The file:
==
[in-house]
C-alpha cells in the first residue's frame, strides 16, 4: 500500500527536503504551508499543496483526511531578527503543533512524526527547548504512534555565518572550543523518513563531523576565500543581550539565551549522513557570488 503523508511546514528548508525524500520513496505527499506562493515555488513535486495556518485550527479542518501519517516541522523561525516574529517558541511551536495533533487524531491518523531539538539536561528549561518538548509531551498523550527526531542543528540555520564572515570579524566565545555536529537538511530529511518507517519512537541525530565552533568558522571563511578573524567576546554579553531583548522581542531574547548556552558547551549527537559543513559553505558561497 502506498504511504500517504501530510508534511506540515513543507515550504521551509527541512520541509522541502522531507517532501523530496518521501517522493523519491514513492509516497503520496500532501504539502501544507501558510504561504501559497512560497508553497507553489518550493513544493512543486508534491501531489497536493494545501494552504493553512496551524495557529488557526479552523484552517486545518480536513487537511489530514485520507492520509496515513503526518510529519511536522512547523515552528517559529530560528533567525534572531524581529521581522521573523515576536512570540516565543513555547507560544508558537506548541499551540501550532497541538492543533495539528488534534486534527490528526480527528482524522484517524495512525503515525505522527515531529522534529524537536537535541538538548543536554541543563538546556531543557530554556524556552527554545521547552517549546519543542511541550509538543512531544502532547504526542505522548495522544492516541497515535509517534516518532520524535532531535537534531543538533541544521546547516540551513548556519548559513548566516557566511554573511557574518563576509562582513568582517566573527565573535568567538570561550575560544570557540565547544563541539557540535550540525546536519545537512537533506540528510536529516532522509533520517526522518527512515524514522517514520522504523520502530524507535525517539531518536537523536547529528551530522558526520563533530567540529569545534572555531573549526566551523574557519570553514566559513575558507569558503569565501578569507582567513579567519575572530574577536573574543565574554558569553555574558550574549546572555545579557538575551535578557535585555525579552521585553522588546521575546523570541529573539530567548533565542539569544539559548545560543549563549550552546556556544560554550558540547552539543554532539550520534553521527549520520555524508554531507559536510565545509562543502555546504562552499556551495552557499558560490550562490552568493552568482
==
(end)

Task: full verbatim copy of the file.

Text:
[in-house]
C-alpha cells in the first residue's frame, strides 16, 4: 500500500527536503504551508499543496483526511531578527503543533512524526527547548504512534555565518572550543523518513563531523576565500543581550539565551549522513557570488 503523508511546514528548508525524500520513496505527499506562493515555488513535486495556518485550527479542518501519517516541522523561525516574529517558541511551536495533533487524531491518523531539538539536561528549561518538548509531551498523550527526531542543528540555520564572515570579524566565545555536529537538511530529511518507517519512537541525530565552533568558522571563511578573524567576546554579553531583548522581542531574547548556552558547551549527537559543513559553505558561497 502506498504511504500517504501530510508534511506540515513543507515550504521551509527541512520541509522541502522531507517532501523530496518521501517522493523519491514513492509516497503520496500532501504539502501544507501558510504561504501559497512560497508553497507553489518550493513544493512543486508534491501531489497536493494545501494552504493553512496551524495557529488557526479552523484552517486545518480536513487537511489530514485520507492520509496515513503526518510529519511536522512547523515552528517559529530560528533567525534572531524581529521581522521573523515576536512570540516565543513555547507560544508558537506548541499551540501550532497541538492543533495539528488534534486534527490528526480527528482524522484517524495512525503515525505522527515531529522534529524537536537535541538538548543536554541543563538546556531543557530554556524556552527554545521547552517549546519543542511541550509538543512531544502532547504526542505522548495522544492516541497515535509517534516518532520524535532531535537534531543538533541544521546547516540551513548556519548559513548566516557566511554573511557574518563576509562582513568582517566573527565573535568567538570561550575560544570557540565547544563541539557540535550540525546536519545537512537533506540528510536529516532522509533520517526522518527512515524514522517514520522504523520502530524507535525517539531518536537523536547529528551530522558526520563533530567540529569545534572555531573549526566551523574557519570553514566559513575558507569558503569565501578569507582567513579567519575572530574577536573574543565574554558569553555574558550574549546572555545579557538575551535578557535585555525579552521585553522588546521575546523570541529573539530567548533565542539569544539559548545560543549563549550552546556556544560554550558540547552539543554532539550520534553521527549520520555524508554531507559536510565545509562543502555546504562552499556551495552557499558560490550562490552568493552568482